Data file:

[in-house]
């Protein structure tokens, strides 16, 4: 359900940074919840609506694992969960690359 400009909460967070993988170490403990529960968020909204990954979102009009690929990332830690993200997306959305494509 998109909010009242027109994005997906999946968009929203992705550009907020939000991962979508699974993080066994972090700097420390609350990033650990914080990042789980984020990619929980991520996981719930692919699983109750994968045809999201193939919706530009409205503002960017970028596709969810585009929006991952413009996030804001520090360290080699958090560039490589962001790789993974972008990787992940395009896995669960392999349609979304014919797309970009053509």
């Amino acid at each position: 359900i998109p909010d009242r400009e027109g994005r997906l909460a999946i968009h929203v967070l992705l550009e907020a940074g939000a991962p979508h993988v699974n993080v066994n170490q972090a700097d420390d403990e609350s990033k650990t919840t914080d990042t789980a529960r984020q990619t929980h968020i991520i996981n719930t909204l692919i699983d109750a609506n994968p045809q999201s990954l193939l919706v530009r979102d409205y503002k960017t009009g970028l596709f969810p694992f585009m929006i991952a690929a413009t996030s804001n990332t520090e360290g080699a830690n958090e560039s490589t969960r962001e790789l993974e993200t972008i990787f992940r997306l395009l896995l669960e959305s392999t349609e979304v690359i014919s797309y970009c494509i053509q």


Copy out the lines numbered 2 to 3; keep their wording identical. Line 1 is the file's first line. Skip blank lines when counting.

């Protein structure tokens, strides 16, 4: 359900940074919840609506694992969960690359 400009909460967070993988170490403990529960968020909204990954979102009009690929990332830690993200997306959305494509 998109909010009242027109994005997906999946968009929203992705550009907020939000991962979508699974993080066994972090700097420390609350990033650990914080990042789980984020990619929980991520996981719930692919699983109750994968045809999201193939919706530009409205503002960017970028596709969810585009929006991952413009996030804001520090360290080699958090560039490589962001790789993974972008990787992940395009896995669960392999349609979304014919797309970009053509």
């Amino acid at each position: 359900i998109p909010d009242r400009e027109g994005r997906l909460a999946i968009h929203v967070l992705l550009e907020a940074g939000a991962p979508h993988v699974n993080v066994n170490q972090a700097d420390d403990e609350s990033k650990t919840t914080d990042t789980a529960r984020q990619t929980h968020i991520i996981n719930t909204l692919i699983d109750a609506n994968p045809q999201s990954l193939l919706v530009r979102d409205y503002k960017t009009g970028l596709f969810p694992f585009m929006i991952a690929a413009t996030s804001n990332t520090e360290g080699a830690n958090e560039s490589t969960r962001e790789l993974e993200t972008i990787f992940r997306l395009l896995l669960e959305s392999t349609e979304v690359i014919s797309y970009c494509i053509q």